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While in college, Kristen Radtke lost her favorite uncle to a rare genetic heart disease that runs in her family. A trip to the nearly totally abandoned Gary, Indiana not long after his funeral sparked an interest and then obsession with abandoned properties all over the world. Traveling all over the world in search of abandoned properties while also looking for meaning, Radtke struggles to make sense of her own illness while also looking for why she feels so alienated from the world.

Radtke’s graphic memoir is part narrative about her search for meaning, and part historical construct of empty, abandoned places. Her drawings are sparse and her figures, in particular, are fairly hollow. This stylistic choice is clearly intentional, and it’s also a style that won’t work for every reader. But it’s effective in conveying its meaning.

This is not a book for every reader. Radtke is heavy on the existentialism as well as the ennui, and these things can be alienating, to be sure. But Radtke’s struggles with finding meaning, and with finding connection, both to the people in her life as well as the spaces she inhabits, is an interesting and at times frustrating thing to watch. There are no easy answers here, and it’s not even clear if Radtke feels like she’s accomplished anything by the end.

The book is strongest when Radtke marries the concept of decay both literally and figuratively: there’s a moment where she portrays her disintegrating relationship with her boyfriend with a toxic sort of mold that begins to climb the walls of their tiny apartment, taking over their shared space. It’s moving and powerful and one of the book’s best illustrations.

It won’t work for everyone, but this one worked for me. Radtke’s illustrations are interesting and arresting, and the book hit me at a time when I was feeling the ennui, too. Recommended for fans of travel, of abandoned place porn, and of graphic memoirs.

Imagine Wanting Only This by Kristen Radtke. Pantheon: 2017. Library copy.

books and reading · reviews

Book Review: One of Us is Lying by Karen McManus

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Five students at Bayview High sit in a classroom for detention one afternoon. Before the day is over, one of them is dead–and the other four are being treated as murder suspects. Although the four teens don’t have much in common, they find that there are plenty of secrets to go around–and one of them might be pretty guilty.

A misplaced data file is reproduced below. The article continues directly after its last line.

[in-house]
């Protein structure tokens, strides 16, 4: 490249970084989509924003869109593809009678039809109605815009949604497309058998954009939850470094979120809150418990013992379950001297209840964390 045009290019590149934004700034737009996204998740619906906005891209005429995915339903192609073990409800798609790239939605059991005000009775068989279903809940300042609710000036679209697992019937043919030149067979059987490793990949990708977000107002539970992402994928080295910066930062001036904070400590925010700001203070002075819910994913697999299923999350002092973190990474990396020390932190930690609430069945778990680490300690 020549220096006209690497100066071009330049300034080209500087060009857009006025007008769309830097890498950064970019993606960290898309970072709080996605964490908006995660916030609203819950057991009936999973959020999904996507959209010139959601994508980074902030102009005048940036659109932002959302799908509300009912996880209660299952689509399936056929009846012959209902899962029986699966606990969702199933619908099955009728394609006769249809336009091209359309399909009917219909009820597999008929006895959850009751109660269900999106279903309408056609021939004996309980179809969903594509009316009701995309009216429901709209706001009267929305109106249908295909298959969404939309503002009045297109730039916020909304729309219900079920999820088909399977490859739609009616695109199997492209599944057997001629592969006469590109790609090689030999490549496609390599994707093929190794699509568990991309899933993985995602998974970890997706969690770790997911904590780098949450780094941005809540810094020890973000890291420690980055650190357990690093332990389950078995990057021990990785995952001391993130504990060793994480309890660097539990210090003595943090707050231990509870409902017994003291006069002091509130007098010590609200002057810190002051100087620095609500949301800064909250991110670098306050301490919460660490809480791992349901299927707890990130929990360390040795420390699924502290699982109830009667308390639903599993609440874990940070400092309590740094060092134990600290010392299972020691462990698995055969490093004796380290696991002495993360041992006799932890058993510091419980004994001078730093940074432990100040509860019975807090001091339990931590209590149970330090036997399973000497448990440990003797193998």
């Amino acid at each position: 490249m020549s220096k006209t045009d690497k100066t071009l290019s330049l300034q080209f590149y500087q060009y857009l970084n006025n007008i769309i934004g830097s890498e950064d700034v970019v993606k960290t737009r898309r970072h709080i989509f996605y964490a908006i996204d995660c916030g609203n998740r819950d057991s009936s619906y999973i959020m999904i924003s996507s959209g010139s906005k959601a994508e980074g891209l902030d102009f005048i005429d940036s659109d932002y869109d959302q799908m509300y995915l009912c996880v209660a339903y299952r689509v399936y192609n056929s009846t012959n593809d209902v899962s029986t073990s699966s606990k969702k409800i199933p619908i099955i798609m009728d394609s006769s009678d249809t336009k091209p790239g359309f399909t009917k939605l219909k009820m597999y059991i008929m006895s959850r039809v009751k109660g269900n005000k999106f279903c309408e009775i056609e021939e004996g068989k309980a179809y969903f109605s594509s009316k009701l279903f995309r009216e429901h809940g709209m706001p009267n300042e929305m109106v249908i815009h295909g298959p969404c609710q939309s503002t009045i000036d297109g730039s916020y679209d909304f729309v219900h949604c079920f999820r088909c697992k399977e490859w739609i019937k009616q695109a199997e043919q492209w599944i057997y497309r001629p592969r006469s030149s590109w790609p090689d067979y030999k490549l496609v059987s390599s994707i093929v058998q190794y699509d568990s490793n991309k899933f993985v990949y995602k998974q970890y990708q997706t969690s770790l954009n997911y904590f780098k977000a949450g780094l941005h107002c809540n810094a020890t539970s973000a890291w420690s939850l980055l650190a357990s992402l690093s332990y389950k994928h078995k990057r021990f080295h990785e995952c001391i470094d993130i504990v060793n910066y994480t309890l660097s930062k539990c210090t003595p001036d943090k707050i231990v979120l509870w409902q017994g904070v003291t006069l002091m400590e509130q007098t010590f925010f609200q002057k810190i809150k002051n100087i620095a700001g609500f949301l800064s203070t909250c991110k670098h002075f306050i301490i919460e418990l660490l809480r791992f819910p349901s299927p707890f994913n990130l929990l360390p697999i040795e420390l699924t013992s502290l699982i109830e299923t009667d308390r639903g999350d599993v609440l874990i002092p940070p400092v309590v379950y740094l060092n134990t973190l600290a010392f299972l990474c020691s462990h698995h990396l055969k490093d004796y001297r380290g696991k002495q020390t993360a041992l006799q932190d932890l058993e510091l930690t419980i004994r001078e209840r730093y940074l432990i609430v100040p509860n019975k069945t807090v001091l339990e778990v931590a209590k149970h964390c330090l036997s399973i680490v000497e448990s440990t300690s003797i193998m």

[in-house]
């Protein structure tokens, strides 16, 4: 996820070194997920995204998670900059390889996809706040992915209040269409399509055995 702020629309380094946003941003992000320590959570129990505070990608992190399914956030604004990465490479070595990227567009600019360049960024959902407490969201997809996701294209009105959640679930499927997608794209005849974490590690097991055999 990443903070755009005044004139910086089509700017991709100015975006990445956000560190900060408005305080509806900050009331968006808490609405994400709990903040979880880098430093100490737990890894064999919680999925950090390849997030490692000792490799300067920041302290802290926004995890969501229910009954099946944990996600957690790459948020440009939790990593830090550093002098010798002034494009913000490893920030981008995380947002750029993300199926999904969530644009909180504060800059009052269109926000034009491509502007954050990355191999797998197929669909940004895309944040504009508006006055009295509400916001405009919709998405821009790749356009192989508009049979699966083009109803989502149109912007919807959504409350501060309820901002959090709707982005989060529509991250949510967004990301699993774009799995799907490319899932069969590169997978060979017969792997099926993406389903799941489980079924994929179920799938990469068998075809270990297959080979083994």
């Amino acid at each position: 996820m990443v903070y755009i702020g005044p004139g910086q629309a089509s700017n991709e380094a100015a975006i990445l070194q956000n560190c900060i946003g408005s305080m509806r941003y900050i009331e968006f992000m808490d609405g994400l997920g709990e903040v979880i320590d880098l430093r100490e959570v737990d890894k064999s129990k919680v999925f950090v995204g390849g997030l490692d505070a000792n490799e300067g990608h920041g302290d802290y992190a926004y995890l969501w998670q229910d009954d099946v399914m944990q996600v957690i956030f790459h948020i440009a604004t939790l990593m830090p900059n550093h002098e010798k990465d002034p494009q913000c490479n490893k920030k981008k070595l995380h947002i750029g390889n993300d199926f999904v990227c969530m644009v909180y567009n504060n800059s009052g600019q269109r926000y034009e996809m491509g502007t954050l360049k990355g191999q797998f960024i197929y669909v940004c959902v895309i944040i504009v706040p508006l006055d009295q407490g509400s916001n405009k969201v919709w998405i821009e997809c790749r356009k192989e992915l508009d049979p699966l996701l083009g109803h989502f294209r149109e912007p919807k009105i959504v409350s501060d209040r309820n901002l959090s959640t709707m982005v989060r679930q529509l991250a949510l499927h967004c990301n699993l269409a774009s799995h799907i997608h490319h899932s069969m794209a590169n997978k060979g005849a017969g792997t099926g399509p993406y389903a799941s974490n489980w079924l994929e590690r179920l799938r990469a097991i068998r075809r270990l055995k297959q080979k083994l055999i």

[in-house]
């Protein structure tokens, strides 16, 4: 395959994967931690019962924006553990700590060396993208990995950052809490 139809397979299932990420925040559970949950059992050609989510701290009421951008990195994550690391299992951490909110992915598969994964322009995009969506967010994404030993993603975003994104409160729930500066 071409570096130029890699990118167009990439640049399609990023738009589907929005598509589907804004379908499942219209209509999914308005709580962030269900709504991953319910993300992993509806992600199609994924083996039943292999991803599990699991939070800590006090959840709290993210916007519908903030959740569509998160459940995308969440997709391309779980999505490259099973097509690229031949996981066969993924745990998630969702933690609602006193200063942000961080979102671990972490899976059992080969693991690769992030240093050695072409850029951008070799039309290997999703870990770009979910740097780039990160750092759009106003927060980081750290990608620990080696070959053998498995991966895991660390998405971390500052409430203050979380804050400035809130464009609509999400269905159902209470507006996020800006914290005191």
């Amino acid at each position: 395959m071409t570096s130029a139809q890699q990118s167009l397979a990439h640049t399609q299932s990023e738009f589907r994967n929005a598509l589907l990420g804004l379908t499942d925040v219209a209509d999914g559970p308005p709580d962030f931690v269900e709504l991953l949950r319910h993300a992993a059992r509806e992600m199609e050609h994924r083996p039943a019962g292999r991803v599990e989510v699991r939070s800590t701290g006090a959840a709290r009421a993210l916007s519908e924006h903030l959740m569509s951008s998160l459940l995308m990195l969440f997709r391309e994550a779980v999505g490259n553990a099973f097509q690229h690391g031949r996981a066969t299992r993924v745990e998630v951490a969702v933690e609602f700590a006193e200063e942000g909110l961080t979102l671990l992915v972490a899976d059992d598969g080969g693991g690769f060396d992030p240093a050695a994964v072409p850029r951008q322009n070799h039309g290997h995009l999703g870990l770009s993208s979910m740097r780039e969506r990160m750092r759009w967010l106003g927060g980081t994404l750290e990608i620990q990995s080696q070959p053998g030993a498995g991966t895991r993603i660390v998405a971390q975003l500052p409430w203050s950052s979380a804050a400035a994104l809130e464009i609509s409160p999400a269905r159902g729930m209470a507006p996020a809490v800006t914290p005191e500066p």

Karen McManus’ debut novel is a fast-paced, twisty surprise of a book. The beginning might feel like a modern-day rehash of The Breakfast Club, but the plot quickly turns that on its head and presents readers with something completely different, and the result is a ton of fun. Fairly distinct characters (though not always distinct in their narrative voices) and mostly believable dialogue as well as a romance that feels authentic makes this a crowd-pleaser for even the pickiest of teens.

Super-savvy mystery readers might figure out at least part of the mystery before it fully unfolds, but there are still twists and turns that will surprise. There’s a surprising amount of depth to each of the characters, turning this novel into something a bit more substantial than what it looks like on the surface. I devoured this in a single night, and it was well worth the lost sleep.

Take one part Pretty Little Liars, one part John Hughes, and a little inventiveness on the part of McManus, and you’ve got this book. It’s compulsively readable, and teens (and adults) won’t be able to put it down until they’re finished. McManus is an author to watch. Recommended.

One of Us is Lying by Karen McManus. Delacorte: 2017. Library copy.

 

 

 

books and reading · reviews

Book Review: Last Seen Leaving by Caleb Roehrig

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Flynn’s girlfriend January has disappeared. Her official status is “missing,” but you can tell that people think the worst. Flynn can’t believe she’d just up and leave without a trace, but as he starts to unravel her secrets, he realizes there’s more going on than he initially realized. And Flynn has secrets of his own that he’s desperate to keep hidden. How can he solve January’s mystery without revealing things about himself?

Roehrig’s debut novel tackles a bunch of different issues while presenting a twisty, provocative mystery for readers to devour. Vivid characters help ground the novel’s more unbelievable aspects, and young gay teens will especially relate to Flynn’s issues regarding his process of coming out. This is a smart novel with realistic dialogue (Roehrig excels particularly in this regard).

Seasoned readers of mysteries might figure out the twists well before they’re revealed, but it’s still a heck of a ride. There are enough twists and turns to keep the pages turning, and the oftentimes witty dialogue races by. There are moments where the book feels overly long, though, and a tighter editing hand might have made for an even stronger story.

On the whole, a very entertaining debut. Roehrig is an author to watch, and this is a strong entry into the YA mystery genre. Recommended.

Last Seen Leaving by Caleb Roehrig. Feiwel & Friends: 2016. Library copy.

books and reading

What I Read This Week

These are the books I read this week: